The Pennsylvania Supreme Court on Monday ruled that incorrectly dated mail-in ballots cannot be counted. The ruling comes a week before mid-term elections in Pennsylvania that sees Dr. Mehmet Oz, the Republican nominee, facing off against John Fetterman, the Democratic nominee, for the U.S. Senate. File Photo by Joe Marino/UPI | License Photo
Nov. 1 (UPI) -- A week before the midterm elections, the Pennsylvania Supreme Court on Tuesday ruled the state must not count any absentee and mail-in ballots that are received in undated or incorrectly dated envelopes.
The ruling hands the state's Republican Party a win as it nears the Nov. 8 election in which its candidate, celebrity doctor Mehmet Oz, is in a close Senate race against his Democratic opponent, lieutenant governor John Fetterman.
"This ruling is a massive victory for Pennsylvania voters and the rule of law," Republican National Committee chair Ronna McDaniel said in a statement after the ruling was announced. "Republicans went to court, and now Democrats and all counties have to follow the law.
"This is a milestone in Republicans' ongoing efforts to make it easier to vote and harder to cheat in Pennsylvania and nationwide."
The ruling follows a lawsuit the RNC, the National Republican Congressional Committee and the Pennsylvania Republican Committee filed in mid-October asking the commonwealth's highest court to make clear that the date requirement on the envelope is mandatory.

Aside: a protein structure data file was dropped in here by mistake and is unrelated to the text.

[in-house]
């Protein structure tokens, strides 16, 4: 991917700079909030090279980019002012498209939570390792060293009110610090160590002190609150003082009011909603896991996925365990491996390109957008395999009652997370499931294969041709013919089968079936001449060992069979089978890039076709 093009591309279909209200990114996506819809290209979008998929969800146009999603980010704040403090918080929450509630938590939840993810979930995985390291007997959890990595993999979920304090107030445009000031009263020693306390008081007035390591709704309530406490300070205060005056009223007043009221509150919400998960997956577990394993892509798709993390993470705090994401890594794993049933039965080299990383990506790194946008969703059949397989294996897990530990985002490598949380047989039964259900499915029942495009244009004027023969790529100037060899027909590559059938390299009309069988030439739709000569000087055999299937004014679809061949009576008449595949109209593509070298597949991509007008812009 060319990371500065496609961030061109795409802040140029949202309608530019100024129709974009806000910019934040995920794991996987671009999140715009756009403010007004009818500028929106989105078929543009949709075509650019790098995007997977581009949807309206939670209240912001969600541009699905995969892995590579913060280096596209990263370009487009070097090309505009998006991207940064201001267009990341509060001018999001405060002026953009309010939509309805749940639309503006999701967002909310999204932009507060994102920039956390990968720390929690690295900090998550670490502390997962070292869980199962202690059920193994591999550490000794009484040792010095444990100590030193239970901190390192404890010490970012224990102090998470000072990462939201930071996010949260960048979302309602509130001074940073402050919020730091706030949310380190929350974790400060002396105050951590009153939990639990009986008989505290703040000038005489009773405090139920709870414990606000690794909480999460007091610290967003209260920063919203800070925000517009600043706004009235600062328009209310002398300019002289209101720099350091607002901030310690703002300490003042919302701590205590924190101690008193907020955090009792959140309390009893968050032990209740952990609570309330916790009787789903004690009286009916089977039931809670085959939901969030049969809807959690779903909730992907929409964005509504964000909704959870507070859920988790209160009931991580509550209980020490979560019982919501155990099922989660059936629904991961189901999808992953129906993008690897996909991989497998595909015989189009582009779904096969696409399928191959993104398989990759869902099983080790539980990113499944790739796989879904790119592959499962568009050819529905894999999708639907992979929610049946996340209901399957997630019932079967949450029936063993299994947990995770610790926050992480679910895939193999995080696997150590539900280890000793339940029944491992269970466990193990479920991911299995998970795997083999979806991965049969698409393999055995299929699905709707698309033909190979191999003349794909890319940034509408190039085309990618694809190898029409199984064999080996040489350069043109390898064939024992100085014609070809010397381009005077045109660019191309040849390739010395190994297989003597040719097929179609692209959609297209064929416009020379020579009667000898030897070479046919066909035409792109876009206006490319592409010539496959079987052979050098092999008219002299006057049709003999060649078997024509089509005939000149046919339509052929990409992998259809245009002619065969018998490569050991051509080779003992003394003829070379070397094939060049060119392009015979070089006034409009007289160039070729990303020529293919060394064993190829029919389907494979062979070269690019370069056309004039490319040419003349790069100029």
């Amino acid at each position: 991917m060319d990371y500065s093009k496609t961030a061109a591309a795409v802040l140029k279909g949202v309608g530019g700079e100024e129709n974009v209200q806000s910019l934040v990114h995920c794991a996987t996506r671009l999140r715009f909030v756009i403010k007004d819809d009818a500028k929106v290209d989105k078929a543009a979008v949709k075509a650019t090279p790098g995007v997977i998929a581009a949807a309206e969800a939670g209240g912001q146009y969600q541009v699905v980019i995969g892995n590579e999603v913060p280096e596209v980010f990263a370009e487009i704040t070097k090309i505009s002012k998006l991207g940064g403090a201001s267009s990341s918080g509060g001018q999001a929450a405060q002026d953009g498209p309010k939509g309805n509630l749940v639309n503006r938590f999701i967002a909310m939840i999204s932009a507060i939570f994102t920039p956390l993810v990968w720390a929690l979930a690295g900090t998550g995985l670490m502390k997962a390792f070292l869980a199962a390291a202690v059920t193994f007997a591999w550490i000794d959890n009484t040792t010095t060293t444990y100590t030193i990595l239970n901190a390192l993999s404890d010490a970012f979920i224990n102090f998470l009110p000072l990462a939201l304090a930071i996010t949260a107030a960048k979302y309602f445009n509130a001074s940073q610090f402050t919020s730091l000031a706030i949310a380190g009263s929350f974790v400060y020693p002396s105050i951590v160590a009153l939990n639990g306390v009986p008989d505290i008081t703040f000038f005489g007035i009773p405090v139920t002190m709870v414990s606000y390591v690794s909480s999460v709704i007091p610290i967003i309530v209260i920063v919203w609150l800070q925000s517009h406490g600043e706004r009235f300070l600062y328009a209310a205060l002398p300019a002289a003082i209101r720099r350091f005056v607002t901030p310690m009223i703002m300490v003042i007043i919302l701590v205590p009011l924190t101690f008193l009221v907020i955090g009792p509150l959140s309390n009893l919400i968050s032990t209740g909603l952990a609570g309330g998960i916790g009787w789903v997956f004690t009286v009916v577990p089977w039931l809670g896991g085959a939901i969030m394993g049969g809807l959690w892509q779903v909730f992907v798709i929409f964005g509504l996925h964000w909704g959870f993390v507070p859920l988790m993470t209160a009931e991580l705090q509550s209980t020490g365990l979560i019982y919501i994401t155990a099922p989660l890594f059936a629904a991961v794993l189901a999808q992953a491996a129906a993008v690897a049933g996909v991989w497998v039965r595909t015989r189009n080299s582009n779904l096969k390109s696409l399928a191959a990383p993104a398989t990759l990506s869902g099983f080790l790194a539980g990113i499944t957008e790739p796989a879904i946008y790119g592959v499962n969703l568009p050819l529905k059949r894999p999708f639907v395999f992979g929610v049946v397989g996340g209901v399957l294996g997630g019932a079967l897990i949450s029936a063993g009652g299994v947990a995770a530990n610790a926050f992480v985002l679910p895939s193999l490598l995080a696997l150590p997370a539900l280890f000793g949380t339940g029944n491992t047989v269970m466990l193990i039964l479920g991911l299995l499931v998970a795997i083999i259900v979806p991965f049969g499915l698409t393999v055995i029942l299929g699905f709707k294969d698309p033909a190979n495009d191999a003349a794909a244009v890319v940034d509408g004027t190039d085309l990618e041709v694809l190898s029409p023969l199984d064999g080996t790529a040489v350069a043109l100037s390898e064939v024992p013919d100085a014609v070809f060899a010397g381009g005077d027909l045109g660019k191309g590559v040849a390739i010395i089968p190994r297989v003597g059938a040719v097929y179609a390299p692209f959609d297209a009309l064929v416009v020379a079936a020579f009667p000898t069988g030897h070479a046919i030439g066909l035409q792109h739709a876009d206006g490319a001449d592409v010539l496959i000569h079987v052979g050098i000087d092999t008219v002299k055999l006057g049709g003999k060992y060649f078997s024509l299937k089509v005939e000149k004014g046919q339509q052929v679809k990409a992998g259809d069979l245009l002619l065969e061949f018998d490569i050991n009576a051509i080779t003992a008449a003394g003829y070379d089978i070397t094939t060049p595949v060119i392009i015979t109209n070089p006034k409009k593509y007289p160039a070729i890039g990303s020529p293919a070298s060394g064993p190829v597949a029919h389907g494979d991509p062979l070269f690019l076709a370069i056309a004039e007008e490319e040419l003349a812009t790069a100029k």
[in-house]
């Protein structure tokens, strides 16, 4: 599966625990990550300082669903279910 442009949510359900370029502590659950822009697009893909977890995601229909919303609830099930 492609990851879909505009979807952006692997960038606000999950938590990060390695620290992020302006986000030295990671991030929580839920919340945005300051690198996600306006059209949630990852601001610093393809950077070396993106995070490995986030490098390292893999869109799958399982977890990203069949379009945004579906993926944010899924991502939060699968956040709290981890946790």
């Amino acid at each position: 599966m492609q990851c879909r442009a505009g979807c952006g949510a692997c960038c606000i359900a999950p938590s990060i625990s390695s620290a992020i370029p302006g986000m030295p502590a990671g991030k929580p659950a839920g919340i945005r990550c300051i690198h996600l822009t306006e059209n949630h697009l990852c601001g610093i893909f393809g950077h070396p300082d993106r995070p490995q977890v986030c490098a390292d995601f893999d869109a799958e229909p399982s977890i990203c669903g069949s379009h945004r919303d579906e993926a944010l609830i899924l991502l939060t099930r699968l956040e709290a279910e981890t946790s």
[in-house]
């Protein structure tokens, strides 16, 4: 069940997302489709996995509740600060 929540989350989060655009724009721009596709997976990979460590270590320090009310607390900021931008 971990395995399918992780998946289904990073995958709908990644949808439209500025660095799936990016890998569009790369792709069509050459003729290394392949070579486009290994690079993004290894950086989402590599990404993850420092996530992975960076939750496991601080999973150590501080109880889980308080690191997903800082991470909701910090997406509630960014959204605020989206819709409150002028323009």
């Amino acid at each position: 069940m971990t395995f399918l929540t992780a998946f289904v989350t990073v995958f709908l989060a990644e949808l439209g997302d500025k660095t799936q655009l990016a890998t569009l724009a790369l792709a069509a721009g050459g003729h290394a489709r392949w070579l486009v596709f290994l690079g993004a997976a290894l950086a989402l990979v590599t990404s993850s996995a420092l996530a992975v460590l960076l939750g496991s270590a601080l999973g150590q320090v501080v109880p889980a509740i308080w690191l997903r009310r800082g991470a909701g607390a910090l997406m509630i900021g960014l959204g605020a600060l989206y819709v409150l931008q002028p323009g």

The lawsuit was filed in response to acting secretary of the commonwealth Leigh Chapman, a Democrat, and her guidance instructions issued in late September that directed election officials to accept ballots in envelopes that are "undated and dated with an incorrect date" as long as they are received by Nov. 8.
The Republicans had argued that this direction violates state law, which mandates voters to fill out, date and sign the declaration printed on the outer envelope of the ballot.
In its two-page ruling on Tuesday, the six-judge panel said it was split on whether failing to count the ballots violated the Civil Rights Act. Three Democratic judges said they would find it in violation of federal law, while two Republican judges were joined by a fourth Democrat as they found no violation with the move.
The American Civil Liberties Union of Pennsylvania said it was "disappointed" by the ruling and directed voters to sign and date their return envelopes.
"No one should be disenfranchised for an irrelevant technicality," it tweeted. "We'll keep fighting to make sure every valid vote counts."
Amy Gulli, a spokeswoman for Chapman, told The New York Times in an emailed statement Tuesday night that they were reviewing the ruling.
"The order underscores the importance of the state's consistent guidance that voters should carefully follow all instructions on their mail ballot and double-check before returning it," she said.